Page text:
City, pastors group plan for first Juneteenth celebration

“The event is geared toward reflecting the journey and freedom of African Americans over the history.”

The city of Renton and Renton African-American Pastor’s group (RAAP) are hosting a Juneteenth celebration on June 16 and 19.

Juneteenth commemorates June 19, 1865, the day slavery in the United States ended. It was on that day Major General Gordon Grander arrived at Galveston, Texas and announced the Civil War was over, two and a half years after Abraham Lincoln’s Emancipation Proclamation, which was delivered on Jan. 1, 1863.

“The event is geared toward reflecting the journey and freedom of African Americans over the history,” said Linda Smith, co-chair of RAAP. “Our work comes out of the police relationship we’ve developed over the past several years. Over the years we’ve tried to create conversation and dialogue in our community to work towards change that by deepening relationships.”

The event is the part of the partnership between the RAAP and RPD that formed in 2014 to foster trust between law enforcement and the city’s African-American community.

Previously, they’ve hosted multiple events, including workshops on education, social issues, law and justice, and employment; hosted a “Cops, Kids and Teens” event; created multiple community dialogue events; and handed out pamphlets at Gene Coulon Beach Memorial Park on July 4.

There will be a Juneteenth in Renton Proclamation that will be read at the Renton City Council meeting on June 18.

“It is my pleasure to announce that this year Renton will host its very first Juneteenth festival,” said Mayor Denis Law. “In collaboration with the Renton African American Pastors, Juneteenth is the one event that is dedicated to the celebration of the lives, experiences and accomplishments of African Americans here in Renton and across the nation.”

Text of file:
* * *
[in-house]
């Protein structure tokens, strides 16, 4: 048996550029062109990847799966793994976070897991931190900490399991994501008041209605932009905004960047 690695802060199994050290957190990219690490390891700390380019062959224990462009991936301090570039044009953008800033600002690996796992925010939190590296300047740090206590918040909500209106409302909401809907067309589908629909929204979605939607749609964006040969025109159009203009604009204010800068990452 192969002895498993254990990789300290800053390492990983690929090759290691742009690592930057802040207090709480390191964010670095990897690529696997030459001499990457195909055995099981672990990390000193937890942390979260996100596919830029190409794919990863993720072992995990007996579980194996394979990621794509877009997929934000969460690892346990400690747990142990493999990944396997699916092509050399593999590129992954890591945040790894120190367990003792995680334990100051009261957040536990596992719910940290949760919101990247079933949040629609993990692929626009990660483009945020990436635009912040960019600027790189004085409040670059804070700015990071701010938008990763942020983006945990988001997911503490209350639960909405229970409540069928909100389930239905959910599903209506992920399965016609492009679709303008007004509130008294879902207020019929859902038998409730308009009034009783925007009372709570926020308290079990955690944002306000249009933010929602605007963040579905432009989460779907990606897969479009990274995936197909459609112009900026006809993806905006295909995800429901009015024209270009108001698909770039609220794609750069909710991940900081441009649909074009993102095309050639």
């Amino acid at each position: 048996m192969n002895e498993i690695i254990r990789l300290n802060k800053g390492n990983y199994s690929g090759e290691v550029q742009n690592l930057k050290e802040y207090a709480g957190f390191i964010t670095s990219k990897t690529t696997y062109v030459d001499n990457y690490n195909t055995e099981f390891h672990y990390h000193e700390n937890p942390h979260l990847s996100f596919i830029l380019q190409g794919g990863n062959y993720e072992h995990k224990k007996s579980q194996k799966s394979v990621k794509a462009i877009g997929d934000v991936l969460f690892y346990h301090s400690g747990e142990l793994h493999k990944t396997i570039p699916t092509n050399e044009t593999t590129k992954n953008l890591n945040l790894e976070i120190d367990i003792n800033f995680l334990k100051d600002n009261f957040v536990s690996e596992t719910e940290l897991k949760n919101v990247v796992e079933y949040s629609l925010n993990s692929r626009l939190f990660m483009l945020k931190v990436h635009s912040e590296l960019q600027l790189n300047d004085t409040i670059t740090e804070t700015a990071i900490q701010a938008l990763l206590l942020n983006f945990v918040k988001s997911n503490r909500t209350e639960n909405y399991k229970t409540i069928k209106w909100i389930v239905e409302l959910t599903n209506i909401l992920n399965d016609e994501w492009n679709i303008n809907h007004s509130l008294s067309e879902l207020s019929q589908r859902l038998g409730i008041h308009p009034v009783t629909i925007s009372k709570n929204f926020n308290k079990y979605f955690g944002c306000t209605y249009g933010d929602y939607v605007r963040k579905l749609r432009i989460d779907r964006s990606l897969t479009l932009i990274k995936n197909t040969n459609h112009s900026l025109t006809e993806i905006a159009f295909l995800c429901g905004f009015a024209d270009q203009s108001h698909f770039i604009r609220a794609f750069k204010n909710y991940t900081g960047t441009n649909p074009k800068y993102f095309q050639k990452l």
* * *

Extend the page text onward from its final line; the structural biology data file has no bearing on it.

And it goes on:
The event on June 16 at Renton Community Center includes a mix of educational and recreational activities.

A 3-on-3 basketball tournament is scheduled from 9 a.m. to 5 p.m.

A presentation on the 14th and 15 U.S. Constitution amendments led by Carl Livingston is scheduled for 9 a.m., 11 a.m. and 1 p.m.

John Houston and Bentia Horn will be a virtual tour of Renton’s African American historical sites at 10 a.m. and 2 p.m.

A presentation on “Thee Visions of the Civil War: Reconciliationist, White Supremacist and Emancipationist” led by Linda Smith and Melvin Lovelace is scheduled for 10 a.m., noon and 2 p.m.

Pastors Johnny Youngblood and Michael Thomas will lead “The Freedman’s Bureau and 40 Acres & a Mule” presentation at 11 a.m., 1 p.m. and 3 p.m.

The night concludes with a film festival and concert at Carco Theatre from 6 to 9 p.m. The “13th Documentary” directed by Ava DuVernay will be screened. The Total Experience Gospel Choir will also be perform that night.

There will be food trucks stationed outside the community center from 10 a.m. to 2 p.m.

Renton History Museum will have a Renton African American Historical exhibit.

The second part of the Juneteenth event focuses on music and spoken word. From 6 to 8 p.m. on June 19 at Carco Theatre, groups including Community Choir, CryOut!, Still Waters and Anointed Brothers are scheduled to perform.

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